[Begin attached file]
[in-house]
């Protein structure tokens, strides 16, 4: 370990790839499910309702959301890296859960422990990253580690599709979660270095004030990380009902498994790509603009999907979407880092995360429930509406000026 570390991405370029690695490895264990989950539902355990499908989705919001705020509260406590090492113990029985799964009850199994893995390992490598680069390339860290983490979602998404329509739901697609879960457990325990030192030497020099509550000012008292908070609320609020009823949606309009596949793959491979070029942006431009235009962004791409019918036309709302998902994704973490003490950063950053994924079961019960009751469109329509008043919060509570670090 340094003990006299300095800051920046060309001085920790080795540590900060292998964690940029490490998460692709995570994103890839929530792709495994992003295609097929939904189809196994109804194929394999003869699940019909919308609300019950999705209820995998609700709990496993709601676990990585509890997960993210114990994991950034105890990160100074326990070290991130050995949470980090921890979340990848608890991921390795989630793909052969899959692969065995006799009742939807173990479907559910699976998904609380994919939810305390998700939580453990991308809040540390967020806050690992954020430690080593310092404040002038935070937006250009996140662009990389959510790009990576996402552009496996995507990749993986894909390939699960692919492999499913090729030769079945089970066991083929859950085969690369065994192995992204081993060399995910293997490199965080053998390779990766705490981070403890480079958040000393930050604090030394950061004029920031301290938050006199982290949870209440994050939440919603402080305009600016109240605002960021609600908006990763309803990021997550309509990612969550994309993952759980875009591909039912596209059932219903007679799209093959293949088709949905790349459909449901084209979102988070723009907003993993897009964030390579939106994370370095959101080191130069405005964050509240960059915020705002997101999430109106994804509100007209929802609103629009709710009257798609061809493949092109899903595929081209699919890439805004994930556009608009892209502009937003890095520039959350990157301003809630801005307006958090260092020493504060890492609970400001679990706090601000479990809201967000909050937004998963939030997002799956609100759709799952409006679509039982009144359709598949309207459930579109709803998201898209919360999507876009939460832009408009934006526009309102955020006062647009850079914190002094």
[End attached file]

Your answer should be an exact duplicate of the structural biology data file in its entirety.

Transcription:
[in-house]
């Protein structure tokens, strides 16, 4: 370990790839499910309702959301890296859960422990990253580690599709979660270095004030990380009902498994790509603009999907979407880092995360429930509406000026 570390991405370029690695490895264990989950539902355990499908989705919001705020509260406590090492113990029985799964009850199994893995390992490598680069390339860290983490979602998404329509739901697609879960457990325990030192030497020099509550000012008292908070609320609020009823949606309009596949793959491979070029942006431009235009962004791409019918036309709302998902994704973490003490950063950053994924079961019960009751469109329509008043919060509570670090 340094003990006299300095800051920046060309001085920790080795540590900060292998964690940029490490998460692709995570994103890839929530792709495994992003295609097929939904189809196994109804194929394999003869699940019909919308609300019950999705209820995998609700709990496993709601676990990585509890997960993210114990994991950034105890990160100074326990070290991130050995949470980090921890979340990848608890991921390795989630793909052969899959692969065995006799009742939807173990479907559910699976998904609380994919939810305390998700939580453990991308809040540390967020806050690992954020430690080593310092404040002038935070937006250009996140662009990389959510790009990576996402552009496996995507990749993986894909390939699960692919492999499913090729030769079945089970066991083929859950085969690369065994192995992204081993060399995910293997490199965080053998390779990766705490981070403890480079958040000393930050604090030394950061004029920031301290938050006199982290949870209440994050939440919603402080305009600016109240605002960021609600908006990763309803990021997550309509990612969550994309993952759980875009591909039912596209059932219903007679799209093959293949088709949905790349459909449901084209979102988070723009907003993993897009964030390579939106994370370095959101080191130069405005964050509240960059915020705002997101999430109106994804509100007209929802609103629009709710009257798609061809493949092109899903595929081209699919890439805004994930556009608009892209502009937003890095520039959350990157301003809630801005307006958090260092020493504060890492609970400001679990706090601000479990809201967000909050937004998963939030997002799956609100759709799952409006679509039982009144359709598949309207459930579109709803998201898209919360999507876009939460832009408009934006526009309102955020006062647009850079914190002094």